The approach may be the same if a network attack is detected. If the antivirus application on PC 103 on corporate network 101 or an individual segment thereof detects a network attack on the part of another PC 103, then information about it is transferred to administrative agent 207 of the PC 103 under attack, which in turn will transfer that information to administration server 102, i.e., to management tool 201. Management tool 201 will transfer this information to access control tool 208 from the series of administrative tools 204. This information might include the network address of the attacking PC 103 and any information about the attack. Access control tool 208 from the series of administrative tools 204 may save this information in server database 205. If, for example, it is later discovered that the same PC 103 carried out an attack aimed at N PCs 103, then access control tool 208 from the series of administrative tools 204 may, via management tool 201, send administrative agent 207 a of NAC-PC 104 a command to disconnect the PC 103 that attacked the other PCs 103 on corporate network 101 or an individual segment thereof.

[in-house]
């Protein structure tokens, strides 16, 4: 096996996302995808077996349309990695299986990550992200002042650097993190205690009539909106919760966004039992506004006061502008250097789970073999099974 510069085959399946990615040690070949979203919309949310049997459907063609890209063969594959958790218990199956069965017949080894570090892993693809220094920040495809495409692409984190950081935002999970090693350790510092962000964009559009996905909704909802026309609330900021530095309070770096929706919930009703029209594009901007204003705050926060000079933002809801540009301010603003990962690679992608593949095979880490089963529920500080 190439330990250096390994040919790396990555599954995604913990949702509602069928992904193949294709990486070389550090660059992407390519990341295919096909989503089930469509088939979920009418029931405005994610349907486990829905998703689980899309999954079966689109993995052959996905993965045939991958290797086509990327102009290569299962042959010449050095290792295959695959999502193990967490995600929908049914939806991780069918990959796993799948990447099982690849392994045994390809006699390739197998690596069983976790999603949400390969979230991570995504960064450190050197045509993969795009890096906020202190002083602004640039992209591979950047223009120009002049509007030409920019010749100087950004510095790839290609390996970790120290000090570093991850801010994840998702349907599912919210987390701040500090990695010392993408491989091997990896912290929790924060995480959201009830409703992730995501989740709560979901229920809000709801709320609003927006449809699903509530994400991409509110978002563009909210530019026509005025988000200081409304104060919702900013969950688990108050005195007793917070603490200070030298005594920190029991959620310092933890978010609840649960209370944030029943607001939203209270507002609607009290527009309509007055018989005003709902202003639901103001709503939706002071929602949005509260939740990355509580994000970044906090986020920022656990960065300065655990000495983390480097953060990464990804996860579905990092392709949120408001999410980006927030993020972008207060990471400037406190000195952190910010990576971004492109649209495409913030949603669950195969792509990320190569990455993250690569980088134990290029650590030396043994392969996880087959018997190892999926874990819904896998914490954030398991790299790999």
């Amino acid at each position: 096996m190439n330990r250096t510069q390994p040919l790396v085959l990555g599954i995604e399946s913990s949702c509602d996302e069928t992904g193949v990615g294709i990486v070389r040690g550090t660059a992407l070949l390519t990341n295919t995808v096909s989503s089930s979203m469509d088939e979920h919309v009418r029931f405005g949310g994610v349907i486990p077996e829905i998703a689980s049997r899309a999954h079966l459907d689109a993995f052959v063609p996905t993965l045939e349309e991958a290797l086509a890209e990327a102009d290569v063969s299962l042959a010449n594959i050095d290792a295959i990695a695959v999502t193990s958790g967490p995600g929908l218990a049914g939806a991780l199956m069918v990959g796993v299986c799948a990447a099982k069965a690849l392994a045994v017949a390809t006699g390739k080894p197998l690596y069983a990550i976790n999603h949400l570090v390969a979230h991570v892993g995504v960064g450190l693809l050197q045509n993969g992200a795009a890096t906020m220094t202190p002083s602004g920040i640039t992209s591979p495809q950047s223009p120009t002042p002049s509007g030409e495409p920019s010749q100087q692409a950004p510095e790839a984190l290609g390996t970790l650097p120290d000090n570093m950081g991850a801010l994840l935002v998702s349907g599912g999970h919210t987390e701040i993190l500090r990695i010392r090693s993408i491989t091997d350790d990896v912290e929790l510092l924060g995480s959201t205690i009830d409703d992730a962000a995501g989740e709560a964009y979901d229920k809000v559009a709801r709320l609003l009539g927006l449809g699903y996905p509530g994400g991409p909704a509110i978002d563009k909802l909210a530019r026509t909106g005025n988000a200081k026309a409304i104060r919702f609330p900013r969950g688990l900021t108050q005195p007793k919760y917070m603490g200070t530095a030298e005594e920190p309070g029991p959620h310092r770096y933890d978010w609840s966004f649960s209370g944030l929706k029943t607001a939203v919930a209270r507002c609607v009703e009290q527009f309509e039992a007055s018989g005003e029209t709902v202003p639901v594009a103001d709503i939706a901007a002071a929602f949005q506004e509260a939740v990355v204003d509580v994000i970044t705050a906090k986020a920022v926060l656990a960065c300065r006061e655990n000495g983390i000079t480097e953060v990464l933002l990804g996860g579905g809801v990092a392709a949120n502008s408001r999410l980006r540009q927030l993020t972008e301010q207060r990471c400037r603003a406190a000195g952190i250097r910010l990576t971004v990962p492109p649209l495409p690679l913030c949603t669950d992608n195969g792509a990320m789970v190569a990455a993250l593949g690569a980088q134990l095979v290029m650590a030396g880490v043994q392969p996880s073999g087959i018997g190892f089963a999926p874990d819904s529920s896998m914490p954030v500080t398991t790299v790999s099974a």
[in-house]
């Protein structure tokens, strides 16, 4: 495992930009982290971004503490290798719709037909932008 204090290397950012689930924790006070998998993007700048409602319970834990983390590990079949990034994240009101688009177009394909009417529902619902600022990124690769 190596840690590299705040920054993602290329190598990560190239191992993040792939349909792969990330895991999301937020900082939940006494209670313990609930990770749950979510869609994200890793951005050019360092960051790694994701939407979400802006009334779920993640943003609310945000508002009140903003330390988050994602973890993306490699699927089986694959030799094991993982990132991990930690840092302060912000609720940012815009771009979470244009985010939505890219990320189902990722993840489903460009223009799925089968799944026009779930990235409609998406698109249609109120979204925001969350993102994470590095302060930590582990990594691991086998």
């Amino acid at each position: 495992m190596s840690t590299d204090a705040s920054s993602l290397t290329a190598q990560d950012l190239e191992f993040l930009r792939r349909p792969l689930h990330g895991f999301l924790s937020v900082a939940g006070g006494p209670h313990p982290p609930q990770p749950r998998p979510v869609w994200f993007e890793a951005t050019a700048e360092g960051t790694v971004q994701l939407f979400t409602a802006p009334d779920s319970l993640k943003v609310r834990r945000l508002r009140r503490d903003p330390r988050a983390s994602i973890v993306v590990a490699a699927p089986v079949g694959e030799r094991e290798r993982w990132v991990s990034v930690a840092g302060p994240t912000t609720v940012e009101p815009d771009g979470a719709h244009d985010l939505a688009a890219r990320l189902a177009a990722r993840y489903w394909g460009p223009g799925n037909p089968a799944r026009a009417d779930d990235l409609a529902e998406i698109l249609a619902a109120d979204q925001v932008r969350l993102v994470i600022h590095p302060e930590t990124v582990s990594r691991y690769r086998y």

Administrative agent 207, which is installed on every PC 103 on corporate network 101 or an individual segment thereof, may also track the status of applications currently running, including the antivirus application. For example, administrative agent 207 may track whether the antivirus application was turned off correctly. Administrative agent 207 also collects information about recent files scanned by the antivirus application that recently appeared on a PC 103, and, for example, information about files currently being executed on a PC 103. If the antivirus protection was incorrectly turned off, then administrative agent 207 transfers this information to administration server 102, i.e., to management tool 201. Management tool 201 will transfer this information to access control tool 208 from the series of administrative tools 204. Access control tool 208 from the series of administrative tools 204 may save this information in server database 205. When a certain threshold is reached with respect to the number of PCs 103 on which the antivirus protection was incorrectly turned off, access control tool 208 from the series of administrative tools 204 will, via management tool 201, send administrative agent 207 a of NAC-PC 104 a command to disconnect the PCs 103 on which the antivirus protection was incorrectly turned off. Access control tool 208 from the series of administrative tools 204 also analyzes information obtained from administrative agents 207 of those PC 103 on which the antivirus protection was incorrectly turned off. If something in common is traced in the information collected from each PC 103, for example, the antivirus application was turned off right after the appearance of some identical files, or identical files were executed on those PCs 103, then those files will be considered suspect. Through management tool 201 access control tool 208 from the series of administrative tools 204 transfers data on suspect files and actions that must be taken if those files are found on PCs 103 to administrative agents 207 of all PCs 103 from corporate network 101. A n example of these actions might be the blocking of the launch of a particular file.